Nuclear, Radiological Advisory Team Conducts Advanced Training at Sea
WASHINGTON, D.C. --
Members of the National Nuclear Security Administration's Nuclear/Radiological Advisory Team conducted advanced maritime training aboard the motor vessel Maersk Detroit while it was on a recent voyage.
NRAT is a deployable team of experts that provides critical scientific and technical advice to domestic and international partners in response to a nuclear or radiological threat.
Aboard Maersk Detroit, a medium-sized cargo vessel with a capacity of 6,300 Twenty-foot Equivalent Unit containers, the team honed and expanded their advanced shipboard operational skillset. During the voyage, the Maersk Detroit was fully loaded with commercial cargo as it sailed from Savannah, Georgia, to Houston.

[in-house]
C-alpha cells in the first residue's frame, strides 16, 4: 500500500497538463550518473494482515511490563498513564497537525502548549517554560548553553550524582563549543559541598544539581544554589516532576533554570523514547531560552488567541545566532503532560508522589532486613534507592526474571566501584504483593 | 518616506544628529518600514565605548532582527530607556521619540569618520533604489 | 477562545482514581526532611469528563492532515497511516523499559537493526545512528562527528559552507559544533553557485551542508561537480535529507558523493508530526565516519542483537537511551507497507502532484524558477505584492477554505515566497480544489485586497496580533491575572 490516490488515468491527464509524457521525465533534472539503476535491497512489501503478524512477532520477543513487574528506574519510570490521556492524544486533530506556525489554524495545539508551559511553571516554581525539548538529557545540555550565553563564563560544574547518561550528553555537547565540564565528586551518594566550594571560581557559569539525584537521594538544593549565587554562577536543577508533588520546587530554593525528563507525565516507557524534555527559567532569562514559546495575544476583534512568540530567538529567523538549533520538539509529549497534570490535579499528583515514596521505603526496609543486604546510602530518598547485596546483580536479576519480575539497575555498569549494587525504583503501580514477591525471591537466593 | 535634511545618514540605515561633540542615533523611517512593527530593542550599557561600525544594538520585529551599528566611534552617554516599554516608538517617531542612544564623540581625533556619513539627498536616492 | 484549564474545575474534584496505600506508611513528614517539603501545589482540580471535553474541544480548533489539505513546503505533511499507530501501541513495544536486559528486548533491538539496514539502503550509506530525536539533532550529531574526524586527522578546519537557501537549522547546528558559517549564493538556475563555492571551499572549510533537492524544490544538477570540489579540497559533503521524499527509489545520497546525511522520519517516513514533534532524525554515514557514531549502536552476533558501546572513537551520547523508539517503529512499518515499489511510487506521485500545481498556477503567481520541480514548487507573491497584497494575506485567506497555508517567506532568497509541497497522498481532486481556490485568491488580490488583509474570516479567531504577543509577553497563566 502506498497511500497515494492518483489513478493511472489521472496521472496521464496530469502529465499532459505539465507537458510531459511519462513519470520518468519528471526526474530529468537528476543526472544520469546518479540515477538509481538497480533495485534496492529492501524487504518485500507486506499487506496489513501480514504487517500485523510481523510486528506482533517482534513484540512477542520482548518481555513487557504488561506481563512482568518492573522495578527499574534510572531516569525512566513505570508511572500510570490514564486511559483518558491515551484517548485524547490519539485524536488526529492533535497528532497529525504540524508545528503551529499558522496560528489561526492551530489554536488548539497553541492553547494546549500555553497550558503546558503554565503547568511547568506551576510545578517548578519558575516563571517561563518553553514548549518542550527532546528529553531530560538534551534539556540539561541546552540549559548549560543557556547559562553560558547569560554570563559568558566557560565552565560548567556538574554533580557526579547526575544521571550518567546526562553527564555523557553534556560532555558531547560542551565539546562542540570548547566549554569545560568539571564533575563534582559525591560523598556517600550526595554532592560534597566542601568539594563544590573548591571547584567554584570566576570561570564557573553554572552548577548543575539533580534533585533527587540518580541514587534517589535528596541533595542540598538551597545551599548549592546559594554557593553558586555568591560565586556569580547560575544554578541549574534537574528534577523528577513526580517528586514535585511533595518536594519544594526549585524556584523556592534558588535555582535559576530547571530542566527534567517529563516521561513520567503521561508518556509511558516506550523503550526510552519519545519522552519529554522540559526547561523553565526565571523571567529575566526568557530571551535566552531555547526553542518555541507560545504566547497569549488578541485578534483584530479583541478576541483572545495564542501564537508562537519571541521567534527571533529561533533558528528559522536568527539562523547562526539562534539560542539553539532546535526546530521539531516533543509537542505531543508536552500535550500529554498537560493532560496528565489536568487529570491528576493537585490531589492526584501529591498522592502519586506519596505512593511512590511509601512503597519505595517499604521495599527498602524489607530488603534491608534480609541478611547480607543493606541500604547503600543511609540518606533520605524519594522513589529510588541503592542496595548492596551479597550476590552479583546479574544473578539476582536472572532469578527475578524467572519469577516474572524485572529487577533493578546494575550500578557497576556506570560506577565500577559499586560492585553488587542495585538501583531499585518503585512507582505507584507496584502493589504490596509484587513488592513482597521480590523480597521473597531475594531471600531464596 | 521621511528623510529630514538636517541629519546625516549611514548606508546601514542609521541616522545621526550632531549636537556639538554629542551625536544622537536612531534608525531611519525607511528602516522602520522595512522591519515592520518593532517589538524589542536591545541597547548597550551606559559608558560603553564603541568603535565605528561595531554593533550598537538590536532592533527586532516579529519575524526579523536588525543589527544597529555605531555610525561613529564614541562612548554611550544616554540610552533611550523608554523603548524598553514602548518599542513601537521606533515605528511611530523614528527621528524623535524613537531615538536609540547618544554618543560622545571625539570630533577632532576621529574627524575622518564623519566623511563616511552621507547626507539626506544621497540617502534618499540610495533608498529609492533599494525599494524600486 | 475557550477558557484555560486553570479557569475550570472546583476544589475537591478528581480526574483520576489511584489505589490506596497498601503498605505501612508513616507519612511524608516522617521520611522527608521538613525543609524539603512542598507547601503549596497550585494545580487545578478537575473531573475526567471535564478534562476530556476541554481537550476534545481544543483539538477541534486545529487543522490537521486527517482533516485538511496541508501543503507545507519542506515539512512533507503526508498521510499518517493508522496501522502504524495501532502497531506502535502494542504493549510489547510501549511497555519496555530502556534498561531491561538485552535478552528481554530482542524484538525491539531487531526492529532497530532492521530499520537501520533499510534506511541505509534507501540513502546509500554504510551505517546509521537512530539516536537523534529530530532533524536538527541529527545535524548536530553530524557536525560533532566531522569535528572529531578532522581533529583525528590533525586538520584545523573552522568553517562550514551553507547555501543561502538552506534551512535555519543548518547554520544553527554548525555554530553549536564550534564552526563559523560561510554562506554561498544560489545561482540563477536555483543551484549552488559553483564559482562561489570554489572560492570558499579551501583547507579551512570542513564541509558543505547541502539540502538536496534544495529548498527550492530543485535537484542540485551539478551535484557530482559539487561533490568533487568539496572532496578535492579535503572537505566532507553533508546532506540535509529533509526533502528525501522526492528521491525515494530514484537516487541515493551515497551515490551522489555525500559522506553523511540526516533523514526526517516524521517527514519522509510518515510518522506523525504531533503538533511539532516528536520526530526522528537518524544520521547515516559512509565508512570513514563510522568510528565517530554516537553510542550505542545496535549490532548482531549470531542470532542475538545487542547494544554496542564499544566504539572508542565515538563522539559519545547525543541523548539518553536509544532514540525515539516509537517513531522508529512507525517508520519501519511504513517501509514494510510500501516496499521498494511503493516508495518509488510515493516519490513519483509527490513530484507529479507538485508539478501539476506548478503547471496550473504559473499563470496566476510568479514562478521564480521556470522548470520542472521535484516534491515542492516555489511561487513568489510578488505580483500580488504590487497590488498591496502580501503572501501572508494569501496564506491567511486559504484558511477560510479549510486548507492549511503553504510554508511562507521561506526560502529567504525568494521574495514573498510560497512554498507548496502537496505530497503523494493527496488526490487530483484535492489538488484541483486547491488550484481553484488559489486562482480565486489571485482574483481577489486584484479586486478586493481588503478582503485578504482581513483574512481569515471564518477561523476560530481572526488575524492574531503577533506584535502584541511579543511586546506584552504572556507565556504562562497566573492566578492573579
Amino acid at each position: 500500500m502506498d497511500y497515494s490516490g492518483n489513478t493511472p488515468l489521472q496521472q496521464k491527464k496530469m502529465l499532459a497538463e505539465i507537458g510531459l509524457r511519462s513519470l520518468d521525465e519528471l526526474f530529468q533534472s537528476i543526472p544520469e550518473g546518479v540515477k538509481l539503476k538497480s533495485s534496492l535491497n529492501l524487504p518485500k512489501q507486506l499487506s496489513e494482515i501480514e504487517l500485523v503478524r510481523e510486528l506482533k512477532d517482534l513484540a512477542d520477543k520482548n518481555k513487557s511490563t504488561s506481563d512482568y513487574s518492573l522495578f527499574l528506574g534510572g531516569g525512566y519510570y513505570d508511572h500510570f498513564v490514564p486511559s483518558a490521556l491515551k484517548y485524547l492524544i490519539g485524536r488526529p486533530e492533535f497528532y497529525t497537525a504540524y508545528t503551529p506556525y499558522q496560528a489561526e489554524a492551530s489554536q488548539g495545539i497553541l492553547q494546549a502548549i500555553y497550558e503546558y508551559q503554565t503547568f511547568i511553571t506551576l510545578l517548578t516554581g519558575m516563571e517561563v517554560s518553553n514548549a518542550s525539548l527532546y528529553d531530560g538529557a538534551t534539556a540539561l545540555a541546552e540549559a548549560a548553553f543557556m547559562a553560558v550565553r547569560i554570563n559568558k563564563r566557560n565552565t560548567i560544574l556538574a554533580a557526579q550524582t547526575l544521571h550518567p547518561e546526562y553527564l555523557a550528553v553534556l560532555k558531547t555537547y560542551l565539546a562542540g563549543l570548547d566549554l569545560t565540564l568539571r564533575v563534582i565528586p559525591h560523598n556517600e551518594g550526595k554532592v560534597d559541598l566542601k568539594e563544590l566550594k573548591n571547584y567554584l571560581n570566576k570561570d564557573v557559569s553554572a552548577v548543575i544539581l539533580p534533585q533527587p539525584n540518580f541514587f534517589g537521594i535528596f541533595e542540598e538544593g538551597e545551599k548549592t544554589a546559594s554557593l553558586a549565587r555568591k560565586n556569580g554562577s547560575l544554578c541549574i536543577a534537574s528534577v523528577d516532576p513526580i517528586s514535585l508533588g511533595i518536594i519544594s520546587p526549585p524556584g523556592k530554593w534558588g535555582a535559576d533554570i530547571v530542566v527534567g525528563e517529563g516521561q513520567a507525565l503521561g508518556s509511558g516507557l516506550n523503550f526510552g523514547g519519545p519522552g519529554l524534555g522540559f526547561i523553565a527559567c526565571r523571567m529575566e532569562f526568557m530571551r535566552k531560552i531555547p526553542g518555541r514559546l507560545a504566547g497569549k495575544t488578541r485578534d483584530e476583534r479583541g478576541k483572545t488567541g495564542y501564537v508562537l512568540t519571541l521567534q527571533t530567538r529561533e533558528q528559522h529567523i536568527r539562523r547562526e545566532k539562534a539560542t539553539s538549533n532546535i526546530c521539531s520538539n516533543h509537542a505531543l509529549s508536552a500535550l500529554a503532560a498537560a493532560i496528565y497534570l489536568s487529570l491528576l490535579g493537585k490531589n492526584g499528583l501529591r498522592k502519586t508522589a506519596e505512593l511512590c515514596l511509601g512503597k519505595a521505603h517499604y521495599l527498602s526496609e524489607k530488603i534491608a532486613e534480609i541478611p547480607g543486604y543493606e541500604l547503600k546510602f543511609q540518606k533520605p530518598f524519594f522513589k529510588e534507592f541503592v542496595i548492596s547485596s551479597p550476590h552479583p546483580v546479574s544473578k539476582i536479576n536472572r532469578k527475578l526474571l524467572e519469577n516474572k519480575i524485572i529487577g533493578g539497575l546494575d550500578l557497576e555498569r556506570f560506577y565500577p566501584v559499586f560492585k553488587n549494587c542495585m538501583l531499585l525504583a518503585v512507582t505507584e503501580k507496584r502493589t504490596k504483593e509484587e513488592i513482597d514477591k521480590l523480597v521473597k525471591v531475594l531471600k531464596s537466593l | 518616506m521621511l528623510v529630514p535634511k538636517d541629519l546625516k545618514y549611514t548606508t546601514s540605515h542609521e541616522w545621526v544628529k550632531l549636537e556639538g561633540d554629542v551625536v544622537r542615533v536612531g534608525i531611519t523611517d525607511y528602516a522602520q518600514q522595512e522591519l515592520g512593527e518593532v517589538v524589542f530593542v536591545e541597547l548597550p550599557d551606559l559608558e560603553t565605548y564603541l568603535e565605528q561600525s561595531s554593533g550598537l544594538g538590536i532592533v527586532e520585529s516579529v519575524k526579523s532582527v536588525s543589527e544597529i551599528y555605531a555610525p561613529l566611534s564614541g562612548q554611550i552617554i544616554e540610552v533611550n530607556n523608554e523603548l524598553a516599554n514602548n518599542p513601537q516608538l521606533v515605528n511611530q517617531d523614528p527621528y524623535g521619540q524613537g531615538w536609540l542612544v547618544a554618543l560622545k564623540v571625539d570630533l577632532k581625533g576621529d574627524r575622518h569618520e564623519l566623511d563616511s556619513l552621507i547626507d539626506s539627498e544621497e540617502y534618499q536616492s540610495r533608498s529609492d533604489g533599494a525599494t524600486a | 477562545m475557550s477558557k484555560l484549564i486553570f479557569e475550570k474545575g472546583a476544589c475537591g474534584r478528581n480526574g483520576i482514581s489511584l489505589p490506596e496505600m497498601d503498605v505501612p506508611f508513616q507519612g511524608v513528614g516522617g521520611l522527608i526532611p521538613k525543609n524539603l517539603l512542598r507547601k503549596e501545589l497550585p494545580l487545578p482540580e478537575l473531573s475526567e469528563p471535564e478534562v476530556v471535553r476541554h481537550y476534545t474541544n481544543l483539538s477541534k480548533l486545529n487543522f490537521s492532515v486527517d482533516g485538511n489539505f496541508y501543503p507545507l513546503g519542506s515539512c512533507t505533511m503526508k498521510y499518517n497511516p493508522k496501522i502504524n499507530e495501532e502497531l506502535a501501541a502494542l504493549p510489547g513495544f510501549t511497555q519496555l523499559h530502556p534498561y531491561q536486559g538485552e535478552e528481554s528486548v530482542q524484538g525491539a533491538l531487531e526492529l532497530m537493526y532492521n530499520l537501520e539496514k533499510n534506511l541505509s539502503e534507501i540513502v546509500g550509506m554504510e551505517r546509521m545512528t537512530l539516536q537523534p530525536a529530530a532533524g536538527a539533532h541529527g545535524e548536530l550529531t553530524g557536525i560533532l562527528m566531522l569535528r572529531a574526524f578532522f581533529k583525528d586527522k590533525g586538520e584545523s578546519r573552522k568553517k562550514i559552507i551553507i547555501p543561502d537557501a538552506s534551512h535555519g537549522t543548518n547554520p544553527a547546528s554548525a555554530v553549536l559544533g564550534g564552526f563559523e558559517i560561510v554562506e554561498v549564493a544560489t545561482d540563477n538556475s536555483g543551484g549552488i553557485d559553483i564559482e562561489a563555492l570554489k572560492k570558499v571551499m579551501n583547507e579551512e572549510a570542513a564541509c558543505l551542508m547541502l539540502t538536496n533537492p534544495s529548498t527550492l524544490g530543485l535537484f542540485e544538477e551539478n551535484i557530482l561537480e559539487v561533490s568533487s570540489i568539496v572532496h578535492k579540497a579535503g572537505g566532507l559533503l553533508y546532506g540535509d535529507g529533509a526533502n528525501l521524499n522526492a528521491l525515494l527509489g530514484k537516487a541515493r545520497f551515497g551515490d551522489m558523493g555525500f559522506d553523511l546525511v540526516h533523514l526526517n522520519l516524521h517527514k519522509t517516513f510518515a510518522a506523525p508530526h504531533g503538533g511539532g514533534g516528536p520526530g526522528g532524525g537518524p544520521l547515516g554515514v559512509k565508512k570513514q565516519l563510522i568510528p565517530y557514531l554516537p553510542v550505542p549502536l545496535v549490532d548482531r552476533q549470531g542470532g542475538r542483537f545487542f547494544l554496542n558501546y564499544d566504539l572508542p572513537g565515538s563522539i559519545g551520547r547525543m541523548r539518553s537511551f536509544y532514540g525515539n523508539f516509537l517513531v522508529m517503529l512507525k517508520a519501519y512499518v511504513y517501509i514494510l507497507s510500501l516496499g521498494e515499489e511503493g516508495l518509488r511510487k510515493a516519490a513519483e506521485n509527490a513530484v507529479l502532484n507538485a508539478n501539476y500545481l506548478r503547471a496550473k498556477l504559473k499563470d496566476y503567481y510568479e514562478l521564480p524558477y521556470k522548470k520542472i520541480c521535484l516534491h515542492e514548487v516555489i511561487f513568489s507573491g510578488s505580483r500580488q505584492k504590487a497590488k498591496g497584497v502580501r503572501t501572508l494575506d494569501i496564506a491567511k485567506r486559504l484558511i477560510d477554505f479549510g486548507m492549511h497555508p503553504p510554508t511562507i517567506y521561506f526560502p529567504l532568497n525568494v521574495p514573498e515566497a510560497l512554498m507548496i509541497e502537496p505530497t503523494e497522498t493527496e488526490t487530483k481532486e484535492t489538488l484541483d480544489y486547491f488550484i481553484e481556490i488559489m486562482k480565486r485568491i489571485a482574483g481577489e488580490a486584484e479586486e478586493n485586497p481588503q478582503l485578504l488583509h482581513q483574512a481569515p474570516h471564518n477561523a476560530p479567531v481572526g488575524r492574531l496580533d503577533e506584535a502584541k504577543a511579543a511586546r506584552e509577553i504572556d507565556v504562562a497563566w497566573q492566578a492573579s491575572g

Over the last 20 years, NRAT has developed and refined specialized tactics, techniques and procedures to better locate and identify radioactive material on container ships.
“Combining those tactics, techniques, and procedures with specialized tools and detection instrumentation, NRAT has become the most capable entity in the world for handling this type of operation” said Lonnie Swindell, program manager for NNSA’s Office of Nuclear Incident Response. “At the same time, the team was able to address the challenges and complexities of radiological detection on a large vessel while at sea.”
NRAT, a unit of NNSA’s Office of Nuclear Incident Response, maintains a cadre of highly trained deployable radiological and nuclear experts on-call and ready to solve challenging technical problems. It is one of NNSA’s premier emergency response capabilities in support of the government’s counterterrorism community.
The NRAT unit that participated in this exercise was composed of scientists, engineers and technicians from Joint Base Andrews near Washington, D.C., and Nellis Air Force Base in Las Vegas.